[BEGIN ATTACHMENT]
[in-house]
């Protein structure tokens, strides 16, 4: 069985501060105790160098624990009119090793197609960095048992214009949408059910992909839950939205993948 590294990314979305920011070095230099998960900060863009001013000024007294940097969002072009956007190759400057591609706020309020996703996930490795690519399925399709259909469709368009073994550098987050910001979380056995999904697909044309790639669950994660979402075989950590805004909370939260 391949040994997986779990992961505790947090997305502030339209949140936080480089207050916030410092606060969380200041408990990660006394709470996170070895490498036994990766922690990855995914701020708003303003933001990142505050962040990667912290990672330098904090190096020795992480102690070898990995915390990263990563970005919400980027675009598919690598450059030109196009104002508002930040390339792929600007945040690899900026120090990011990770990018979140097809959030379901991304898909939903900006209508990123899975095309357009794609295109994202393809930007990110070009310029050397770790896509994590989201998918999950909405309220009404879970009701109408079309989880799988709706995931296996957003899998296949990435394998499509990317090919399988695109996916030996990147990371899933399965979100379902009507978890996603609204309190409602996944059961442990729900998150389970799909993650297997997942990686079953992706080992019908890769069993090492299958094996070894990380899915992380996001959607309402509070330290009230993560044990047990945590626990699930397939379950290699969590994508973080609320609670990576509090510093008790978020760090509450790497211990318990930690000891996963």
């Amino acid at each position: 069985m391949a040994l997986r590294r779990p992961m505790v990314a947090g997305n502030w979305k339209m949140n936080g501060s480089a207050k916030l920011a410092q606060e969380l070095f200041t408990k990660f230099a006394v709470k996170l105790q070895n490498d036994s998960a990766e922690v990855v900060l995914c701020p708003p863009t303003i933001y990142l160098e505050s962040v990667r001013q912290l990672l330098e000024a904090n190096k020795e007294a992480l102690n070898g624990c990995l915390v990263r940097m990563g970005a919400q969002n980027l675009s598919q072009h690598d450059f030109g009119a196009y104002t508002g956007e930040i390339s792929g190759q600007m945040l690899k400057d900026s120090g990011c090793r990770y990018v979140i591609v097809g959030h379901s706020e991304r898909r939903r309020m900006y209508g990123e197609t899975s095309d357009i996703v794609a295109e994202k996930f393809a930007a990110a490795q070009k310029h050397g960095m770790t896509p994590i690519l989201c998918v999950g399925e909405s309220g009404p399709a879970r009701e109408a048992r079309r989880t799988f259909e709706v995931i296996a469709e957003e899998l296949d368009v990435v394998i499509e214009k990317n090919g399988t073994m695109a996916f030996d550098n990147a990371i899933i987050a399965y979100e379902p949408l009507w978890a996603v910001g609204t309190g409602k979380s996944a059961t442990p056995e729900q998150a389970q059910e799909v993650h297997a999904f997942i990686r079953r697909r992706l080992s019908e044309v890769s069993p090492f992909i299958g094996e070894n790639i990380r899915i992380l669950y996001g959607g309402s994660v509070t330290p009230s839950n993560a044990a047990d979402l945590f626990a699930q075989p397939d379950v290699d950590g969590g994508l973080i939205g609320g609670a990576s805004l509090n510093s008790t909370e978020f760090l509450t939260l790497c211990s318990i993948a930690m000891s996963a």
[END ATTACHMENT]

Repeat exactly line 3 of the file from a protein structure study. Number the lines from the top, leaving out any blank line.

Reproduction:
């Amino acid at each position: 069985m391949a040994l997986r590294r779990p992961m505790v990314a947090g997305n502030w979305k339209m949140n936080g501060s480089a207050k916030l920011a410092q606060e969380l070095f200041t408990k990660f230099a006394v709470k996170l105790q070895n490498d036994s998960a990766e922690v990855v900060l995914c701020p708003p863009t303003i933001y990142l160098e505050s962040v990667r001013q912290l990672l330098e000024a904090n190096k020795e007294a992480l102690n070898g624990c990995l915390v990263r940097m990563g970005a919400q969002n980027l675009s598919q072009h690598d450059f030109g009119a196009y104002t508002g956007e930040i390339s792929g190759q600007m945040l690899k400057d900026s120090g990011c090793r990770y990018v979140i591609v097809g959030h379901s706020e991304r898909r939903r309020m900006y209508g990123e197609t899975s095309d357009i996703v794609a295109e994202k996930f393809a930007a990110a490795q070009k310029h050397g960095m770790t896509p994590i690519l989201c998918v999950g399925e909405s309220g009404p399709a879970r009701e109408a048992r079309r989880t799988f259909e709706v995931i296996a469709e957003e899998l296949d368009v990435v394998i499509e214009k990317n090919g399988t073994m695109a996916f030996d550098n990147a990371i899933i987050a399965y979100e379902p949408l009507w978890a996603v910001g609204t309190g409602k979380s996944a059961t442990p056995e729900q998150a389970q059910e799909v993650h297997a999904f997942i990686r079953r697909r992706l080992s019908e044309v890769s069993p090492f992909i299958g094996e070894n790639i990380r899915i992380l669950y996001g959607g309402s994660v509070t330290p009230s839950n993560a044990a047990d979402l945590f626990a699930q075989p397939d379950v290699d950590g969590g994508l973080i939205g609320g609670a990576s805004l509090n510093s008790t909370e978020f760090l509450t939260l790497c211990s318990i993948a930690m000891s996963a």